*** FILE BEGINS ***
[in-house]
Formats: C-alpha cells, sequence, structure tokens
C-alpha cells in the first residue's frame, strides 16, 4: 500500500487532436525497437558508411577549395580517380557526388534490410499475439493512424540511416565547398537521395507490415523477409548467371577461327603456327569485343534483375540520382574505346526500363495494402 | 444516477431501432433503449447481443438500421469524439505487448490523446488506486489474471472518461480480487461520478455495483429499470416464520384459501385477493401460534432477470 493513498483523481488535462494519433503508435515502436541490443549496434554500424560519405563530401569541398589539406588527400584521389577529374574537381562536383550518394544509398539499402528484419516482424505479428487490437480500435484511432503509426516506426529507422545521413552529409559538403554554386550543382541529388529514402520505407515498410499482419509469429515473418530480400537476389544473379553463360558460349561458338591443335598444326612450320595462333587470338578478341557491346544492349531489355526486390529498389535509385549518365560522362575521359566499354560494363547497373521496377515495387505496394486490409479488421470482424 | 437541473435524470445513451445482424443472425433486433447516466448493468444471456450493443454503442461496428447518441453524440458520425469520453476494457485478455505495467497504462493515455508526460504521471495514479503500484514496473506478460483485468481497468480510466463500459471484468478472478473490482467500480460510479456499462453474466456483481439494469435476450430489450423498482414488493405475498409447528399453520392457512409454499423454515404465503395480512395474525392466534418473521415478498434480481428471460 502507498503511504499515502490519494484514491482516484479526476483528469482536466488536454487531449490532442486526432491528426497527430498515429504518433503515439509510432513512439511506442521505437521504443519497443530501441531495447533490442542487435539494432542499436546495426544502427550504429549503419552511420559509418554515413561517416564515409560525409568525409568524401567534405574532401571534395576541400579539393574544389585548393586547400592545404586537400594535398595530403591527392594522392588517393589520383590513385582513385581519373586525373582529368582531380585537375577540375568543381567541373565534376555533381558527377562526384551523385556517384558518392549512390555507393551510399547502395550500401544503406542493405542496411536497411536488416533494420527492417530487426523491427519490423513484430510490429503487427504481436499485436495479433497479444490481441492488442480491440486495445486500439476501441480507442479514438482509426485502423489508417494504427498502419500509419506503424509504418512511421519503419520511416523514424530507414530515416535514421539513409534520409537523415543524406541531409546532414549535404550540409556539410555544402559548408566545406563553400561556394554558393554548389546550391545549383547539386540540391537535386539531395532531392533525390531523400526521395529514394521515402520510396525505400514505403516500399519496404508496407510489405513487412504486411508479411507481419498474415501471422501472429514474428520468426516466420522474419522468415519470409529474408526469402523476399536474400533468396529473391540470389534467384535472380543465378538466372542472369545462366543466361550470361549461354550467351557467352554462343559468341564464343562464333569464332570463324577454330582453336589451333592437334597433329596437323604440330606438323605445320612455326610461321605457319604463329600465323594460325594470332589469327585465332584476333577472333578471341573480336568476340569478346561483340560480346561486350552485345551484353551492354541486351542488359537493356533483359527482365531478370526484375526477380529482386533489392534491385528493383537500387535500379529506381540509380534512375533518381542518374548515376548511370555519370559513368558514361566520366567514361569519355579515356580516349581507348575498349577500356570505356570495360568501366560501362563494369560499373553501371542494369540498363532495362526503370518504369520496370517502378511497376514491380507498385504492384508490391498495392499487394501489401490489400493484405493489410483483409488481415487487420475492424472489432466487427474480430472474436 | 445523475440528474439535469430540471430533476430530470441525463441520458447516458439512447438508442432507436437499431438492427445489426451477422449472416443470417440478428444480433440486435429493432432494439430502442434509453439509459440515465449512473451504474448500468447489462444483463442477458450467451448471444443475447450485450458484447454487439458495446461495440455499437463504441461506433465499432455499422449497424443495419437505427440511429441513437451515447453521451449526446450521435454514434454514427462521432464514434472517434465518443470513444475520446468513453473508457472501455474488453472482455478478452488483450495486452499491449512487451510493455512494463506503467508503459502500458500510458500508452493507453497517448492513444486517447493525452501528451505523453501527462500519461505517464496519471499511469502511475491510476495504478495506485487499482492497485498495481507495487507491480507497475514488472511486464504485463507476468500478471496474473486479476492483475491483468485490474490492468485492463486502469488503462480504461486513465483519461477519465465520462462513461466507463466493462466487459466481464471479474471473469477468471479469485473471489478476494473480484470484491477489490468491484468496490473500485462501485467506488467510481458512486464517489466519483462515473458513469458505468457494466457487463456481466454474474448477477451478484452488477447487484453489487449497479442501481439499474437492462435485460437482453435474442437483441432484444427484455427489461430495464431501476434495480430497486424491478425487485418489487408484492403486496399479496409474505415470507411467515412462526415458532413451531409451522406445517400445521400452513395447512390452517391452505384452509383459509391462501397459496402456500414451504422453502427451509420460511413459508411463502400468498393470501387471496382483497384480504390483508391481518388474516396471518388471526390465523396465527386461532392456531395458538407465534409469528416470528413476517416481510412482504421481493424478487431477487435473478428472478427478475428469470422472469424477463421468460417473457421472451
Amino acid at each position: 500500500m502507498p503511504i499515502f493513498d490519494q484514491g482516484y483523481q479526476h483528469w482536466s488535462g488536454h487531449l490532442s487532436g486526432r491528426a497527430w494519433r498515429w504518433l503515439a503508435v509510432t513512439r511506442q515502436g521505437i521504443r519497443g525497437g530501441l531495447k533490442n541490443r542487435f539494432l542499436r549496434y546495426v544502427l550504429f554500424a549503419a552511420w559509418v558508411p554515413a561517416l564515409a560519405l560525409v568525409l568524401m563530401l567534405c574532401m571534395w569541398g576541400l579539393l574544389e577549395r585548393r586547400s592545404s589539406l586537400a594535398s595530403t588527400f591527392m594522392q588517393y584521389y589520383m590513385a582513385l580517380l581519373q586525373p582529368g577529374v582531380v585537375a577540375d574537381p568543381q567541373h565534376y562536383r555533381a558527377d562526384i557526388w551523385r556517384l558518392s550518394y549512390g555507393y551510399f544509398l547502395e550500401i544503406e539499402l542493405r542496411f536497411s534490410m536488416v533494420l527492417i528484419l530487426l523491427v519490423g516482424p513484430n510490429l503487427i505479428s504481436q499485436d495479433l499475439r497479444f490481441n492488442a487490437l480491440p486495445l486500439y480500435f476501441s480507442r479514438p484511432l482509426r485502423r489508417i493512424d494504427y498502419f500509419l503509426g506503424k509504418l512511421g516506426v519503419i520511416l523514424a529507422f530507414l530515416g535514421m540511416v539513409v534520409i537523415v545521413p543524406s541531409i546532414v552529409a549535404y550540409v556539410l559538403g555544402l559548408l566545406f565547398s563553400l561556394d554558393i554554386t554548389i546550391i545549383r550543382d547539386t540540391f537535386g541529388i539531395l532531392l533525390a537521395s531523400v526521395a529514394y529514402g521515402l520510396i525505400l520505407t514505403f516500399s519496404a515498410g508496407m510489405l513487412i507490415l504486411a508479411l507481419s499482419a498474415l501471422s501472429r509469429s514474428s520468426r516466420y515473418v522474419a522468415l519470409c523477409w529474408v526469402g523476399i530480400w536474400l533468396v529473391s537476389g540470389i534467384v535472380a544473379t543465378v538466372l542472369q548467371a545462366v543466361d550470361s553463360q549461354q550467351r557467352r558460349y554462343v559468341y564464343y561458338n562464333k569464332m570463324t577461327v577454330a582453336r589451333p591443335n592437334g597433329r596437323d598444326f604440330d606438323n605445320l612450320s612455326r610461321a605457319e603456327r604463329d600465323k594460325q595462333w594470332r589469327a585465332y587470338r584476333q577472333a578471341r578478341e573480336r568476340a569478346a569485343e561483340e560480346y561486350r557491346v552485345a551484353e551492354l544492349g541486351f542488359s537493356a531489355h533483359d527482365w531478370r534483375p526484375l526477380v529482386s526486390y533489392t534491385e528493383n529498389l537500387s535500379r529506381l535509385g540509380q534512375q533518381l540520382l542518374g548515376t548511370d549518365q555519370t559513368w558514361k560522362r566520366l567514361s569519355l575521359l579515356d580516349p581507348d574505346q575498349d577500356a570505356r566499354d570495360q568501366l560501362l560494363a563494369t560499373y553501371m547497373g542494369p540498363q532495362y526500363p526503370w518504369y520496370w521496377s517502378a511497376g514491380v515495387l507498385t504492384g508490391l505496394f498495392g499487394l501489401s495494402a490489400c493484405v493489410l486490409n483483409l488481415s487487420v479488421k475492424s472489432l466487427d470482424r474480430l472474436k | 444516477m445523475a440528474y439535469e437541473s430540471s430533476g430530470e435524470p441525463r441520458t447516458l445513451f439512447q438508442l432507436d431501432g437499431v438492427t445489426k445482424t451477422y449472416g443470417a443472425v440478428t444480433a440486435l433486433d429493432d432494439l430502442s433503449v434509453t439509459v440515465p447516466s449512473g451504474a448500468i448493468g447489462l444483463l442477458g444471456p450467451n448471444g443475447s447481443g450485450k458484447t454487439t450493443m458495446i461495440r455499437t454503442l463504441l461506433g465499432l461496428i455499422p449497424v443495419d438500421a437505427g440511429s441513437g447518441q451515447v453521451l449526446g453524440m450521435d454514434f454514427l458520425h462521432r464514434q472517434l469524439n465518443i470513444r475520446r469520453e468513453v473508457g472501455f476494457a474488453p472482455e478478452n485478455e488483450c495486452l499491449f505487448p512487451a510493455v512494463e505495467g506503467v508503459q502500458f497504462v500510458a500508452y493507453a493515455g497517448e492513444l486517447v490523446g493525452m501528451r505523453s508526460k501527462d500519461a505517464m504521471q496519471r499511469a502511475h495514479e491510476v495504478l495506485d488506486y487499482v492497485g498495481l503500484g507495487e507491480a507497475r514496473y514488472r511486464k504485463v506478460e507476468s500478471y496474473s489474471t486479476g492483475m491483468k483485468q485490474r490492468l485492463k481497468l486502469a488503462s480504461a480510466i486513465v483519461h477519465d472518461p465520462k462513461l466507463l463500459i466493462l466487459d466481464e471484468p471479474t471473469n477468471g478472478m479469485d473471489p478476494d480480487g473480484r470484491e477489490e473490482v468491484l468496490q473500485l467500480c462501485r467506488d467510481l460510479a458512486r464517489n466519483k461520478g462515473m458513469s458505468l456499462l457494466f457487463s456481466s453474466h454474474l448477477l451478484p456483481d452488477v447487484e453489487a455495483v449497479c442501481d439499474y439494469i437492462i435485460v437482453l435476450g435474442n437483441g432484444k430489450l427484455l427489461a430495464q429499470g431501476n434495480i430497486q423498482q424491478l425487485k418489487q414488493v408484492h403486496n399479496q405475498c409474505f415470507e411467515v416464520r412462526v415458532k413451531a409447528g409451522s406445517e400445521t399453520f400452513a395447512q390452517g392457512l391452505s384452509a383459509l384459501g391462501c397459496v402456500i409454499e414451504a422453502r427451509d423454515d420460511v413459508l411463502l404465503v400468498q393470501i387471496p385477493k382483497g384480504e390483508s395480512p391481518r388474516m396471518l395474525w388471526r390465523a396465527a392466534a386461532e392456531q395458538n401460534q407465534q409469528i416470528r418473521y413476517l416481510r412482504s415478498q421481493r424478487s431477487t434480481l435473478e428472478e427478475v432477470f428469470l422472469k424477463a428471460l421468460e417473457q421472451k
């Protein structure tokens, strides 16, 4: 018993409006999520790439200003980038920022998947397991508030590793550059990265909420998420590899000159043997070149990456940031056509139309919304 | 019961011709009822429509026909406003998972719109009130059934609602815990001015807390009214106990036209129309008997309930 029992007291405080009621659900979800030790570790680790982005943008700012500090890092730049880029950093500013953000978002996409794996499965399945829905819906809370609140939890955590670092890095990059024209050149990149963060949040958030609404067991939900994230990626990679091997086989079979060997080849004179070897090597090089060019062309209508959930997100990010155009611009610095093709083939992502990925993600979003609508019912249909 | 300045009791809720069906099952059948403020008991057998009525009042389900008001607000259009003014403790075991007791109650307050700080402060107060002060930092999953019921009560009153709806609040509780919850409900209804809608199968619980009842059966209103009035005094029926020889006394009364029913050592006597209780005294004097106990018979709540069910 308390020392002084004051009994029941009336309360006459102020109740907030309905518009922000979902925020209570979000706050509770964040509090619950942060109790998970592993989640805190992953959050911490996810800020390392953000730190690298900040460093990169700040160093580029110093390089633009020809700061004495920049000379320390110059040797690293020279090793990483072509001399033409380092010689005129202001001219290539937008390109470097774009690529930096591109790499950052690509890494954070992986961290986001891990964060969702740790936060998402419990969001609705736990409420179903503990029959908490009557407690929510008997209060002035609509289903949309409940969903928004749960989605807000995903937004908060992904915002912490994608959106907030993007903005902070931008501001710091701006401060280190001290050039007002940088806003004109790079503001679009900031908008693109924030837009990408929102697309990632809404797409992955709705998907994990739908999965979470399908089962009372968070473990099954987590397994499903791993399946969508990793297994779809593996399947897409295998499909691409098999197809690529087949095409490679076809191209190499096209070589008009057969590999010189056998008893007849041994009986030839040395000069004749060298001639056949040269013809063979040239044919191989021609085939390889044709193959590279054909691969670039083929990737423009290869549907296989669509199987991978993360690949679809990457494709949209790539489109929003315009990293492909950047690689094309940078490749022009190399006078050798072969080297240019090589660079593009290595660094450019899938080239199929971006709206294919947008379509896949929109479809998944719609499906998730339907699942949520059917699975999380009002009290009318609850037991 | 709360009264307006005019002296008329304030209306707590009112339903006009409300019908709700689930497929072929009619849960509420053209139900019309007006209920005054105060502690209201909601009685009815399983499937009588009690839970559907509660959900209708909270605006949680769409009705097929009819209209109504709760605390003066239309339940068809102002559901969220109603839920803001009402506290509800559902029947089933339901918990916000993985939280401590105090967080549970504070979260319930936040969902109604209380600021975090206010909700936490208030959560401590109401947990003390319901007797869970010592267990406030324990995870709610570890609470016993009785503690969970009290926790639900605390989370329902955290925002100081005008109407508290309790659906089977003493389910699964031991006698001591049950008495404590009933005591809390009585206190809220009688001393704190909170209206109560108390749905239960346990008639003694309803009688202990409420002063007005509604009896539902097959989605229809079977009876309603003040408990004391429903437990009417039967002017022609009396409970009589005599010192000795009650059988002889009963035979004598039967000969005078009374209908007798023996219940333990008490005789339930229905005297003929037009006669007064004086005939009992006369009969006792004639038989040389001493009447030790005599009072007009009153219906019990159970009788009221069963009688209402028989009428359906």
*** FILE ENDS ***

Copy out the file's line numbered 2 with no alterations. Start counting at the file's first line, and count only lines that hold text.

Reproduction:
Formats: C-alpha cells, sequence, structure tokens